Fortunately, Whistler Blackcomb works for skiers and non-skiers alike and we found a balance to make it amenable, albeit with one of us limping through the hallways a little bit. Here’s how we made the most of the four-day weekend.
Hilton Whistler Resort & Spa is situated at the base of Whistler Mountain in Whistler Village and is comfortable without being fussy. You can easily walk — or hobble, as it were — to key lifts and gondolas, shops, restaurants and attractions. It’s nice being stuck inside, too. All 287 rooms at the Hilton were renovated in 2018 and many feature wood-burning fireplaces, deep tubs, kitchenettes in the living areas, and private balconies looking out to mountain views. There’s a heated outdoor pool, indoor/outdoor soaking areas, and a sauna for those sitting out the slopes. My son is a piano player and wannabe lounge singer and couldn’t have been happier tickling the ivories while crooning “Make Someone Happy” to passersby in the lobby. Nobody even noticed the ice pack on his knee.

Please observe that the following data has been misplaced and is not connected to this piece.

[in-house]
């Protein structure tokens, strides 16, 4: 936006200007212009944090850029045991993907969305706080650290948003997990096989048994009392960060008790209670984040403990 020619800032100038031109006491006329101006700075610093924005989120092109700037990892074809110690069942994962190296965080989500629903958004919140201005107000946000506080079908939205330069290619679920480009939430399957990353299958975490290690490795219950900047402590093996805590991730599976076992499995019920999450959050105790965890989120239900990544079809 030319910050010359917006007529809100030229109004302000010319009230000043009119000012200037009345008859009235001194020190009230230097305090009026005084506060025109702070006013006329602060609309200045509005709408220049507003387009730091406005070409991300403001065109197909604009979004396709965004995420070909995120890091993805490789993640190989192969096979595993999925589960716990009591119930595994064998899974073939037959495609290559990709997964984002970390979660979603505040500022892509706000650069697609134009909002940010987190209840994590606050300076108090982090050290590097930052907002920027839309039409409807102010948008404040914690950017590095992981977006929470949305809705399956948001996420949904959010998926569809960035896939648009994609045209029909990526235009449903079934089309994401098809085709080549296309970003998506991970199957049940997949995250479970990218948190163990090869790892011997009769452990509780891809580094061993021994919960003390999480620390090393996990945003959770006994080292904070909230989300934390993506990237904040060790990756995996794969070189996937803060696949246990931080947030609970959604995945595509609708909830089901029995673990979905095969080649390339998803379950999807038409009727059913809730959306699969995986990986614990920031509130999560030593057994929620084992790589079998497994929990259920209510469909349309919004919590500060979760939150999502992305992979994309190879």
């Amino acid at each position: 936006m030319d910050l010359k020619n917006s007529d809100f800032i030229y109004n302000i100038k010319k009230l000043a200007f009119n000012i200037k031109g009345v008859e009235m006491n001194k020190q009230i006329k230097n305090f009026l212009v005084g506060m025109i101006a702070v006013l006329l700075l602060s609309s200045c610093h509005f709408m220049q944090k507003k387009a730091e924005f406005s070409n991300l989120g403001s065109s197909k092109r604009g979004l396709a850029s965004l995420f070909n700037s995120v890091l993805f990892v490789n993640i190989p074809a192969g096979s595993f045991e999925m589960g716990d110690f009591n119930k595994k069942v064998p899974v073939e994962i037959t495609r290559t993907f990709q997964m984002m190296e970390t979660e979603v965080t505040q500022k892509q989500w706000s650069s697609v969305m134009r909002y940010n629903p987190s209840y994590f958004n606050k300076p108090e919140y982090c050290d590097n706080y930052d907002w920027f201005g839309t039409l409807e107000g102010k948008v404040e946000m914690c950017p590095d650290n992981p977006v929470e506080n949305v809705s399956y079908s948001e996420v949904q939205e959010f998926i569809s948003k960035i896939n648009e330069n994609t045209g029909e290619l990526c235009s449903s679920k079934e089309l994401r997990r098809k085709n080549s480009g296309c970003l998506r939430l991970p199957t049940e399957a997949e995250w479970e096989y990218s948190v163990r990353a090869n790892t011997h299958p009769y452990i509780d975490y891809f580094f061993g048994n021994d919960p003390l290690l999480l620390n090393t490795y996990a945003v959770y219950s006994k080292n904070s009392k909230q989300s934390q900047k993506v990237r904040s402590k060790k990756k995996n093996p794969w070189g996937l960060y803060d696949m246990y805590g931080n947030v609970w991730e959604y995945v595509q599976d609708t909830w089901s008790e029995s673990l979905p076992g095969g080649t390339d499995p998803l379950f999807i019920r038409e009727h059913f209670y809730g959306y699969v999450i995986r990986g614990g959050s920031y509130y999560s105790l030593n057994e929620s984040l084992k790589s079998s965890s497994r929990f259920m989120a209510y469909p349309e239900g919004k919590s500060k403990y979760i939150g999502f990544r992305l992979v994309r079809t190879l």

My son and I hatched a plan for me to hit the slopes while he watched YouTube and practiced lines for his upcoming role in Chicago. Let me just say I’ve never experienced a more European-feeling resort in the U.S. or Canada. Partly, it’s the wide open spaces on and around Blackcomb glacier and on Whistler mountain at Flute Bowl, Glacier Bowl, Whistler Bowl, West Bowl, and, a personal favorite, Bagel Bowl (I tried to skip the schmear). Vail money added a new suspension bridge at Whistler Peak with a stunning viewing platform; and nearby at the new 60-seat outdoor Roundhouse Umbrella Bar, the Gstaad-but-way-more-chill vibe comes alive during afternoon après hours.